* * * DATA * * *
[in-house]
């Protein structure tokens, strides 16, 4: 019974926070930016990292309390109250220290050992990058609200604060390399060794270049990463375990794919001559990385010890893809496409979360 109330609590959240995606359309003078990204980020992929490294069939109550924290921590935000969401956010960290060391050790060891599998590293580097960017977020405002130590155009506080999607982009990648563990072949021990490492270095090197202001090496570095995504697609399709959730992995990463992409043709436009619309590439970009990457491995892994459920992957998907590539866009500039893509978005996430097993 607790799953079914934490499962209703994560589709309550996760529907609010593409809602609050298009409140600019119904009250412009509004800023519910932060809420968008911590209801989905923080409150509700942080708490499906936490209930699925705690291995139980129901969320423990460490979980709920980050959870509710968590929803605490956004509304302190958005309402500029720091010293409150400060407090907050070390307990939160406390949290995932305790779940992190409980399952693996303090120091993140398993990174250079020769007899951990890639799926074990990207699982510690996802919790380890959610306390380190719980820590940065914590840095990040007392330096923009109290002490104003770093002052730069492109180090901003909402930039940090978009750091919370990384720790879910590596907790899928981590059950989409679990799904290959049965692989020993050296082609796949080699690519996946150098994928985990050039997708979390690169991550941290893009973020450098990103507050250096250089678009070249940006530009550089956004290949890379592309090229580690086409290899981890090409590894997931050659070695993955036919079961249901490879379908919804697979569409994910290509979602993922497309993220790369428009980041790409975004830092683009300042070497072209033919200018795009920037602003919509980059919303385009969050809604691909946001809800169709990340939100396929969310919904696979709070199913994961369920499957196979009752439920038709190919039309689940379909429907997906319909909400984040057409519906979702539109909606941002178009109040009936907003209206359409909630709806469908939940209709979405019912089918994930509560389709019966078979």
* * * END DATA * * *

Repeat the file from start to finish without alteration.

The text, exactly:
[in-house]
């Protein structure tokens, strides 16, 4: 019974926070930016990292309390109250220290050992990058609200604060390399060794270049990463375990794919001559990385010890893809496409979360 109330609590959240995606359309003078990204980020992929490294069939109550924290921590935000969401956010960290060391050790060891599998590293580097960017977020405002130590155009506080999607982009990648563990072949021990490492270095090197202001090496570095995504697609399709959730992995990463992409043709436009619309590439970009990457491995892994459920992957998907590539866009500039893509978005996430097993 607790799953079914934490499962209703994560589709309550996760529907609010593409809602609050298009409140600019119904009250412009509004800023519910932060809420968008911590209801989905923080409150509700942080708490499906936490209930699925705690291995139980129901969320423990460490979980709920980050959870509710968590929803605490956004509304302190958005309402500029720091010293409150400060407090907050070390307990939160406390949290995932305790779940992190409980399952693996303090120091993140398993990174250079020769007899951990890639799926074990990207699982510690996802919790380890959610306390380190719980820590940065914590840095990040007392330096923009109290002490104003770093002052730069492109180090901003909402930039940090978009750091919370990384720790879910590596907790899928981590059950989409679990799904290959049965692989020993050296082609796949080699690519996946150098994928985990050039997708979390690169991550941290893009973020450098990103507050250096250089678009070249940006530009550089956004290949890379592309090229580690086409290899981890090409590894997931050659070695993955036919079961249901490879379908919804697979569409994910290509979602993922497309993220790369428009980041790409975004830092683009300042070497072209033919200018795009920037602003919509980059919303385009969050809604691909946001809800169709990340939100396929969310919904696979709070199913994961369920499957196979009752439920038709190919039309689940379909429907997906319909909400984040057409519906979702539109909606941002178009109040009936907003209206359409909630709806469908939940209709979405019912089918994930509560389709019966078979």